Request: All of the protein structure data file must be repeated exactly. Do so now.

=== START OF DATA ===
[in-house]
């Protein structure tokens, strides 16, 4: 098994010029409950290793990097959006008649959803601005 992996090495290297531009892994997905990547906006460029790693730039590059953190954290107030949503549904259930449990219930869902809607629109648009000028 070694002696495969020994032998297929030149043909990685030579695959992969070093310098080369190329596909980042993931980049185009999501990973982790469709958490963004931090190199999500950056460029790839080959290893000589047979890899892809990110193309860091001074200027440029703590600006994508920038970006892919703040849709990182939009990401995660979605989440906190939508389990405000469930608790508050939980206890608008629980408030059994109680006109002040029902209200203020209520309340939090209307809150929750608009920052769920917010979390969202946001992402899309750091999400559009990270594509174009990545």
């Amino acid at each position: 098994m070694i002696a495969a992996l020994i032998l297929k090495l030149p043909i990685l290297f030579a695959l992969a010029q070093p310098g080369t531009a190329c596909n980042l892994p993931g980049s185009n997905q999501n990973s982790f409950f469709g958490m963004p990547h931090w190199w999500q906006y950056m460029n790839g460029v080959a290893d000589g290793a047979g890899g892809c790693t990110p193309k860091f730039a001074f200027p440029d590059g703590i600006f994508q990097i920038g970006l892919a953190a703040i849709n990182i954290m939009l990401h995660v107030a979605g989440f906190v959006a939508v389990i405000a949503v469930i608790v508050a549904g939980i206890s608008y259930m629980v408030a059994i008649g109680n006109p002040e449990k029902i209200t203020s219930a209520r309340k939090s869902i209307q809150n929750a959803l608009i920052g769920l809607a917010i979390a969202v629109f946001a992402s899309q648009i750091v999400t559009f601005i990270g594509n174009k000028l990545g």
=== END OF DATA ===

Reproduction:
[in-house]
């Protein structure tokens, strides 16, 4: 098994010029409950290793990097959006008649959803601005 992996090495290297531009892994997905990547906006460029790693730039590059953190954290107030949503549904259930449990219930869902809607629109648009000028 070694002696495969020994032998297929030149043909990685030579695959992969070093310098080369190329596909980042993931980049185009999501990973982790469709958490963004931090190199999500950056460029790839080959290893000589047979890899892809990110193309860091001074200027440029703590600006994508920038970006892919703040849709990182939009990401995660979605989440906190939508389990405000469930608790508050939980206890608008629980408030059994109680006109002040029902209200203020209520309340939090209307809150929750608009920052769920917010979390969202946001992402899309750091999400559009990270594509174009990545």
């Amino acid at each position: 098994m070694i002696a495969a992996l020994i032998l297929k090495l030149p043909i990685l290297f030579a695959l992969a010029q070093p310098g080369t531009a190329c596909n980042l892994p993931g980049s185009n997905q999501n990973s982790f409950f469709g958490m963004p990547h931090w190199w999500q906006y950056m460029n790839g460029v080959a290893d000589g290793a047979g890899g892809c790693t990110p193309k860091f730039a001074f200027p440029d590059g703590i600006f994508q990097i920038g970006l892919a953190a703040i849709n990182i954290m939009l990401h995660v107030a979605g989440f906190v959006a939508v389990i405000a949503v469930i608790v508050a549904g939980i206890s608008y259930m629980v408030a059994i008649g109680n006109p002040e449990k029902i209200t203020s219930a209520r309340k939090s869902i209307q809150n929750a959803l608009i920052g769920l809607a917010i979390a969202v629109f946001a992402s899309q648009i750091v999400t559009f601005i990270g594509n174009k000028l990545g």